The culture of building to craft--a regional contemporary aesthetic : material resources, technological innovations and the form making process
Author(s)Nanda, Puja, 1971-
Massachusetts Institute of Technology. Dept. of Architecture.
Ann M. Pendleton-Jullian.
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In the non-Western context, there always has been a dilemma between "who we are" and "who we should be" . One could say "between tradition and modernity" . When the alien culture of building was adopted, the ties with the traditional vernacular processes were snapped off without establishing a critical dialogue between the two. The prevalent primitive modes of production were incongruous with the concepts of mechanization . Moreover, the tradition of the craftsman as a master builder was replaced by the differentiation between the architectural practice, the building industry and the exiting crafts. This issue becomes even more complex in the present context, when the architectural practice and the building industry are subject to the global culture of commodification and homogenization . The architectural practices are churning out 'products' that appropriate the local idioms into universal themes without undergoing the 'process' of transformation and metamorphosis into a contemporary vocabulary. The industry, on the other hand, is assuming global references and has a thrust towards universal building materials and systems that ignore the regional resource base. In the kitsch that is generated, the 'regional identity' is lost . Left behind is historical mimicry, thematic interpretations and ethnic nostalgia. One cannot deny that the global culture of integration/homogenization is as much a reality as the local culture of differentiation/uniqueness. Critically looking at this intersection, this thesis states the issue again as: "What kind of a 'culture of building' would generate an 'aesthetic' that draws references from its regional context and is also true to contemporary? There are some alternate practices that sit at the intersection of local and universal aspirations. They achieve a design economy by emphasizing on the larger web of the extended natural patterns of the region . They respect the vernacular aesthetic where the building processes are composed essentially of relationships in time and place. Thus, their culture of building represents a 'process' that integrates the architectural practice with the local crafts and the existing building industry towards an aesthetic that is both regional and contemporary. This thesis represents an effort to formulate an alternative paradigm or a reference language to the current architectural practice in India, that is not subject to the global culture of commodification and homogenization but is rooted in its context. metamorphosis and transformation. This thesis argues that a bias towards the 'process' and not the 'product' has greater potential to render an aesthetic of the place.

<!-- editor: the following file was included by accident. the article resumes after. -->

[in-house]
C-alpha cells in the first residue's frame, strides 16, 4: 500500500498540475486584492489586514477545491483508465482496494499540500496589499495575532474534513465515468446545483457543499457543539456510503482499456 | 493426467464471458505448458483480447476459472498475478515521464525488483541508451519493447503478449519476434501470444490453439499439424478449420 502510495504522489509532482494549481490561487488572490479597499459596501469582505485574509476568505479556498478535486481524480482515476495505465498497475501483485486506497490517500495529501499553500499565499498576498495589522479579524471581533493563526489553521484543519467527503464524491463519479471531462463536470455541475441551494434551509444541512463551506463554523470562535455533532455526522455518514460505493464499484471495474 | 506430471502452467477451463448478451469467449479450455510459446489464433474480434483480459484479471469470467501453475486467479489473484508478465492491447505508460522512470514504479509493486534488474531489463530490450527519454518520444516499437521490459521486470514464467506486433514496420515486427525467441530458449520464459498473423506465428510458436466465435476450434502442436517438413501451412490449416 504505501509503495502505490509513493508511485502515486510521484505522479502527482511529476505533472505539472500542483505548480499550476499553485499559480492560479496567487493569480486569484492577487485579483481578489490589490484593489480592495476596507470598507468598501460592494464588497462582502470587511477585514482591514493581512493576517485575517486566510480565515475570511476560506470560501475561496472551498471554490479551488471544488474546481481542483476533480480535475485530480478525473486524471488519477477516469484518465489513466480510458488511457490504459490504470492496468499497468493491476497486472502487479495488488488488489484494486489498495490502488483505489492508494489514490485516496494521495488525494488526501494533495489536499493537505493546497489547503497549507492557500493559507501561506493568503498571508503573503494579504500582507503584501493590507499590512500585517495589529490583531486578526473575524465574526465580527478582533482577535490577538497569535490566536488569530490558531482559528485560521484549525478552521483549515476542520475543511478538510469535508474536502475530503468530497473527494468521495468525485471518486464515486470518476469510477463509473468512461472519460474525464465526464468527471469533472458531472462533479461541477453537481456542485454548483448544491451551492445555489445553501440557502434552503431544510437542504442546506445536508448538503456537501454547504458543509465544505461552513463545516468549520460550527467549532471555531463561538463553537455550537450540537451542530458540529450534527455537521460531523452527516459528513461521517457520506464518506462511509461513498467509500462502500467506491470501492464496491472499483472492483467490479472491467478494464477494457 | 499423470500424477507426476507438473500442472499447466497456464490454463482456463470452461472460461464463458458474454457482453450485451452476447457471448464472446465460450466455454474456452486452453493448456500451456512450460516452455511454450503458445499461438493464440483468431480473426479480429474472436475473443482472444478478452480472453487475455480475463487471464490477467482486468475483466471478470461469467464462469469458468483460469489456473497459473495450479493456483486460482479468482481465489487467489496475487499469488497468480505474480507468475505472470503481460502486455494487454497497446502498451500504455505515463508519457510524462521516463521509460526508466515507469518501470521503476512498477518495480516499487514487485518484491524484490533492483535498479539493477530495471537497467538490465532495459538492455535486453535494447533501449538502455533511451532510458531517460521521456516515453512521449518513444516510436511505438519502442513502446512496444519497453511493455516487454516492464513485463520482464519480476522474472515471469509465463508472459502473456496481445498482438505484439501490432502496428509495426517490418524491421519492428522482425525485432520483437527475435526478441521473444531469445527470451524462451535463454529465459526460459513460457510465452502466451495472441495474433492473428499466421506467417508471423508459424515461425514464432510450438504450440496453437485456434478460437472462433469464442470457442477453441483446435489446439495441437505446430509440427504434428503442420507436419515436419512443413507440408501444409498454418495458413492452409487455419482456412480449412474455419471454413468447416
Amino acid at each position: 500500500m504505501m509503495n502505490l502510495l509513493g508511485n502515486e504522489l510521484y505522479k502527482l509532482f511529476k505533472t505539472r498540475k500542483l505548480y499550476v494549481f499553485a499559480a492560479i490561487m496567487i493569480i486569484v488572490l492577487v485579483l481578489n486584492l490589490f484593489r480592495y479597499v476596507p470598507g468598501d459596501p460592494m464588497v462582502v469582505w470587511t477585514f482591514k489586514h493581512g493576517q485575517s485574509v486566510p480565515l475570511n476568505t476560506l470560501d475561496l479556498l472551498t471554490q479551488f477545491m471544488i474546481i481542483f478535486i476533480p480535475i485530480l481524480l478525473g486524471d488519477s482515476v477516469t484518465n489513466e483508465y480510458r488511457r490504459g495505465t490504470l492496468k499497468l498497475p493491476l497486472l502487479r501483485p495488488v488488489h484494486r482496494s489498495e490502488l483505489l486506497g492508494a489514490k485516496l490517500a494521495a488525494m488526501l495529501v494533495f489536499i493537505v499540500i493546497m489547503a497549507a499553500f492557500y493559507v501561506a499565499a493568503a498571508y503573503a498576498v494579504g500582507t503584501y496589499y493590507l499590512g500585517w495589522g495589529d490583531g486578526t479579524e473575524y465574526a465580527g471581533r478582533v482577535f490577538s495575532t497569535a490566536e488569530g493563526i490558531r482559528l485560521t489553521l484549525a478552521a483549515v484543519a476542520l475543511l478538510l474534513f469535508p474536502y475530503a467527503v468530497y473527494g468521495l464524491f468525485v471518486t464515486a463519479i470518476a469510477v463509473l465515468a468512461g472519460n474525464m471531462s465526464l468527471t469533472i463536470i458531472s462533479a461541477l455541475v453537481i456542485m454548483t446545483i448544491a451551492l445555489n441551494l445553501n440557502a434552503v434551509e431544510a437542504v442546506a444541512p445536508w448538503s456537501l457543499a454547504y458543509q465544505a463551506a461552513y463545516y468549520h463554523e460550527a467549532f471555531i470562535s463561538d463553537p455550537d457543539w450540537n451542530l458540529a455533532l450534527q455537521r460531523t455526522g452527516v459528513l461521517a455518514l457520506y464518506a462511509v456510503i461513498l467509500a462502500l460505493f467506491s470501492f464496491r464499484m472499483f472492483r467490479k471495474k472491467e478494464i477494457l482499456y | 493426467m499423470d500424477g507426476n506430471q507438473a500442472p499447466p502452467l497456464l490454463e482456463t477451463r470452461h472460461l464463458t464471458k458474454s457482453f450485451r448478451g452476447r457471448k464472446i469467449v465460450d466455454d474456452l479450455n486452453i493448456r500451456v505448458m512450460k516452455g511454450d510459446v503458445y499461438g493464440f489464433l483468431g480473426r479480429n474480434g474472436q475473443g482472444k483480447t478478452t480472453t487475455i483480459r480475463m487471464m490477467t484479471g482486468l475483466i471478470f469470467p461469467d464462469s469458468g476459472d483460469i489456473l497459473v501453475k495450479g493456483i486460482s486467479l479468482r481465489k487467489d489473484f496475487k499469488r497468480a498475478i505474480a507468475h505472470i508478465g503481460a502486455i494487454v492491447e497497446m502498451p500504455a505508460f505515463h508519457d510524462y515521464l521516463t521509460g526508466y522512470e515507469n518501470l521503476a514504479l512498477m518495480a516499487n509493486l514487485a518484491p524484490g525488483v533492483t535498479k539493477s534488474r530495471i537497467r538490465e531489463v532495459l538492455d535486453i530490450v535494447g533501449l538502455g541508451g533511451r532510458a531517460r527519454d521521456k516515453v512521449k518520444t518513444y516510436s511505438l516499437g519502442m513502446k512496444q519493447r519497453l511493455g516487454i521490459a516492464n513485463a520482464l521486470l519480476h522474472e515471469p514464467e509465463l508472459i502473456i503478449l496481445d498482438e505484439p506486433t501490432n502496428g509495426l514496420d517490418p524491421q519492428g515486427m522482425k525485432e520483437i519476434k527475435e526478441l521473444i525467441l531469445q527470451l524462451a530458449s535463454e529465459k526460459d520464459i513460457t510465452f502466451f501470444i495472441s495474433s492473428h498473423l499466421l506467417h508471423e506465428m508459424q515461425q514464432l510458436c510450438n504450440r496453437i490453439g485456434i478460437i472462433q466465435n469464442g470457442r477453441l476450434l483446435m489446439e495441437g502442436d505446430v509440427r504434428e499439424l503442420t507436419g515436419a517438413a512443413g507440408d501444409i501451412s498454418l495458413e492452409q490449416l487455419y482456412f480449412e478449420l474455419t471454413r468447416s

Thesis (S.M.)--Massachusetts Institute of Technology, Dept. of Architecture, 1999.Includes bibliographical references (p. 87-90).
DepartmentMassachusetts Institute of Technology. Dept. of Architecture.
Massachusetts Institute of Technology